|Publication number||US4280973 A|
|Application number||US 06/094,248|
|Publication date||Jul 28, 1981|
|Filing date||Nov 14, 1979|
|Priority date||Nov 14, 1979|
|Also published as||CA1154237A, CA1154237A1, DE3039827A1|
|Publication number||06094248, 094248, US 4280973 A, US 4280973A, US-A-4280973, US4280973 A, US4280973A|
|Inventors||David Moskowitz, Leslie L. Terner|
|Original Assignee||Ford Motor Company|
|Export Citation||BiBTeX, EndNote, RefMan|
|Patent Citations (13), Non-Patent Citations (1), Referenced by (50), Classifications (14), Legal Events (3)|
|External Links: USPTO, USPTO Assignment, Espacenet|
It is desirable to fabricate fully dense silicon nitride because high temperature strength and other physical characteristics will be maximized. Full density usually means 100% of theoretical, but herein shall include densities in excess of 99% of theoretical. Most commercial methods for fabricating fully dense Si3 N4 based materials employ the process of hot-pressing which involves simultaneous application of pressure and elevated temperature to achieve high density and consequently superior physical properties. Unfortunately, this process is costly and significantly limits the ease with which certain configurations of such materials can be formed, particularly cutting tool inserts. In hot-pressing, a large block or tile of the material is initially hot-pressed into a simple rectangular or disc-shaped article from which a tool insert is individually cut by a slow, tedious and costly method of diamond sawing. Holes, chip breakers, positive rake angles, etc., must be ground in later at great expense. Finish grinding of the hot-pressed insert to its final shape is also more tedious and costly since all corner radii must be ground into the insert starting with a totally sharp corner.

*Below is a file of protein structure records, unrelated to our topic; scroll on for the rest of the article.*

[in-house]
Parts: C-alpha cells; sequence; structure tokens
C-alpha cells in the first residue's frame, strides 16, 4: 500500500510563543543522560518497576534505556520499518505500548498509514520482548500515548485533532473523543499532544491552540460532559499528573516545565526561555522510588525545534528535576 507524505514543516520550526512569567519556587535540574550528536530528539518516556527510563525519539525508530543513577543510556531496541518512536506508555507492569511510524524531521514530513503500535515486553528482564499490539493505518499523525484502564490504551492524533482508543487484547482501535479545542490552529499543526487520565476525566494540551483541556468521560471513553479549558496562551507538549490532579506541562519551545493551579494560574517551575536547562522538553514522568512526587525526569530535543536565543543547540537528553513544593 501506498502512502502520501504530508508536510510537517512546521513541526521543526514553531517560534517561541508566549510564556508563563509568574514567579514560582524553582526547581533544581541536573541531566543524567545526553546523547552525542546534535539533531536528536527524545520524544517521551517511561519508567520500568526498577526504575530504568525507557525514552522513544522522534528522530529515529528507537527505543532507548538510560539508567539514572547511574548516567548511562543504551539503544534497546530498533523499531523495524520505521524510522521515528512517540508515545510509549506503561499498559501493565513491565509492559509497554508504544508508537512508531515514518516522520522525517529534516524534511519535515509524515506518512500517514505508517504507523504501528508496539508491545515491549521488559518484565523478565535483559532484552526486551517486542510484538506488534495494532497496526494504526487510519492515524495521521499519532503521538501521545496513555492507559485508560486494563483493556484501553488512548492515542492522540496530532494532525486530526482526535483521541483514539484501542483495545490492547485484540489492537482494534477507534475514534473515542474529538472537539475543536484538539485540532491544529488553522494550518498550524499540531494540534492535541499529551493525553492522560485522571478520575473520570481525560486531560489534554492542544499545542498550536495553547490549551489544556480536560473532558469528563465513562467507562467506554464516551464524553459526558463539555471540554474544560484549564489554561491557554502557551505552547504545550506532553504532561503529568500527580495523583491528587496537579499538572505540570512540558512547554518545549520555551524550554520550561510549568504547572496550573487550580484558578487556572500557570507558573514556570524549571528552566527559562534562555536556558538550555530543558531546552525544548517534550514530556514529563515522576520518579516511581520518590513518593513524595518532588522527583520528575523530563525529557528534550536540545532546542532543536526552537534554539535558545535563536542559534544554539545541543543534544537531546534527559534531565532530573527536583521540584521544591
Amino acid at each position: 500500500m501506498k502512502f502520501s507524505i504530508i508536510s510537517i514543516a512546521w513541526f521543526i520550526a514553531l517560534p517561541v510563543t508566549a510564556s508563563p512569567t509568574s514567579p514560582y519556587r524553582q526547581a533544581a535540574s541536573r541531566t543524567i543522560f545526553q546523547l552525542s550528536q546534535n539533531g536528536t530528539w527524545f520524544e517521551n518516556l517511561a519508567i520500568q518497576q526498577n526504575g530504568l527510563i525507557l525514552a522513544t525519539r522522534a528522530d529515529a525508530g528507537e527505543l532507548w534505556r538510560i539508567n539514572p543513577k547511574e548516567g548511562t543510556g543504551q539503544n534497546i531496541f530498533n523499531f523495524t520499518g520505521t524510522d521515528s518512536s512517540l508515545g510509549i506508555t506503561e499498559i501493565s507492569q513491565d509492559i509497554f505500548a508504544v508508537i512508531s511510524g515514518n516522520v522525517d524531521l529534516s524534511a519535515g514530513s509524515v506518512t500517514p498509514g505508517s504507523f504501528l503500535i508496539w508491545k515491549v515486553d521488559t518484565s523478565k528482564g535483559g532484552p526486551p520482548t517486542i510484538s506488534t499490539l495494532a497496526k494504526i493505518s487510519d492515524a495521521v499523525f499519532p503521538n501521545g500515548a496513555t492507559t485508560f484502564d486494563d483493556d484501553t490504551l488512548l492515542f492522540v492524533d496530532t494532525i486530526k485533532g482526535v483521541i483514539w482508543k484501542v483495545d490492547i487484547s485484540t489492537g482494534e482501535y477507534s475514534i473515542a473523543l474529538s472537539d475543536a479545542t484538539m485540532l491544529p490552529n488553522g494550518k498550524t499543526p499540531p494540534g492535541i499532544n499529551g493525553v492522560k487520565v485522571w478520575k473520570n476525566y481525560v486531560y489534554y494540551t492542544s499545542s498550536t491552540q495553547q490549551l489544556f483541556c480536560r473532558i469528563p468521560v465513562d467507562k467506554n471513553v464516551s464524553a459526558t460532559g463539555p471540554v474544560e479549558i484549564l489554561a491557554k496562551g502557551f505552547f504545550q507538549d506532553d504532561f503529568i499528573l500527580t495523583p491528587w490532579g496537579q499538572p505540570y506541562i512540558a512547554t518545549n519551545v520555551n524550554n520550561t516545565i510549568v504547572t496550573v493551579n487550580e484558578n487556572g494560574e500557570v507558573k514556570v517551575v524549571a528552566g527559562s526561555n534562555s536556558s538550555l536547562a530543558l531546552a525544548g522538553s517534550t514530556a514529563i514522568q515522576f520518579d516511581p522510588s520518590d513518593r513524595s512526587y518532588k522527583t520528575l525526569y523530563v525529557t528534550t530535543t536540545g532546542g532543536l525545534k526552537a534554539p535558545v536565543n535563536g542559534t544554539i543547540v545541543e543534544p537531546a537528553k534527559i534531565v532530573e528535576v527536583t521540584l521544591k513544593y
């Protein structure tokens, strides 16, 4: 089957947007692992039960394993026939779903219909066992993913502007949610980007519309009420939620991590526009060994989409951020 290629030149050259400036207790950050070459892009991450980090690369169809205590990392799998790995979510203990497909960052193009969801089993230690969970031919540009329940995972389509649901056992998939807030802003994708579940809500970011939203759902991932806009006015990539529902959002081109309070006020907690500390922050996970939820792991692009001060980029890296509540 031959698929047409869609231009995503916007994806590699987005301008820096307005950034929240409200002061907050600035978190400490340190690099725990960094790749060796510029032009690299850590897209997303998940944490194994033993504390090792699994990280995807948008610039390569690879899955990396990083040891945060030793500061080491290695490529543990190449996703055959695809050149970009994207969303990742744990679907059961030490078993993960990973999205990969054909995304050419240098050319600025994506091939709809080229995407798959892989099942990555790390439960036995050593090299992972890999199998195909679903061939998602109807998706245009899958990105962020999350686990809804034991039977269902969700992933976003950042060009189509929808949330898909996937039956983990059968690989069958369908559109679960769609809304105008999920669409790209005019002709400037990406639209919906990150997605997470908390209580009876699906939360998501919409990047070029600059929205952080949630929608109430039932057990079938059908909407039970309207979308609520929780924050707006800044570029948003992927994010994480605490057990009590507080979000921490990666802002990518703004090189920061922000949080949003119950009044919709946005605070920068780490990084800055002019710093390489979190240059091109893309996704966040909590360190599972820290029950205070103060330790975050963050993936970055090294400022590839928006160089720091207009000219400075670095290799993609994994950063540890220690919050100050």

Thus, it would be important if these materials could be fabricated by a method which did not employ hot-pressing and was considerably less expensive. Some effort has been made in this direction by attempting to sinter silicon nitride powder into dense shapes by heating in the absence of applied pressure. This is pointed out particularly in U.S. Pat. No. 3,992,497. However, in each instance where sintering has been attempted to densify silicon nitride material, the ultimate density has been less than satisfactory and certainly below a fully dense object. For example, in U.S. Pat. No. 3,992,497, the highest density achieved ranged from 69-95% of full density. In U.S. Pat. No. 3,953,221, the density never exceeded 97% of theoretical. This is far short of the fully dense compact required herein. Others have experimented with a variety of mechanisms to assist such sintering in the hope that a higher density and strength could be achieved equivalent to hot-pressing. Examples of such mechanisms include: (a) a fibrous structure sought in U.S. Pat. Nos. 3,969,125 and 4,101,616, each of which did not achieve densities in excess of 96-97%, (b) an amorphous powder in U.S. Pat. No. 4,073,845 but the highest density achieved was 96% with the average density being considerably lower, (c) a coating of silica and boric oxide in U.S. Pat. No. 3,811,928 to improve the sintered object, the best density being 95%, (d) spinels to enhance the sintered object, such as in U.S. Pat. Nos. 3,950,464; 4,004,937; 4,026,351, each of which achieved densities in the range of 85-95%, and (e) compounds of silicon, aluminum, oxygen and nitrogen (SiAlON) such as illustrated in U.S. Pat. Nos. 4,127,416, 3,989,782 and 3,991,148, each of which achieved densities in the range of 96-97%. These attempts by the prior art to achieve pressureless sintering of a fully dense silicon nitride compact did not succeed.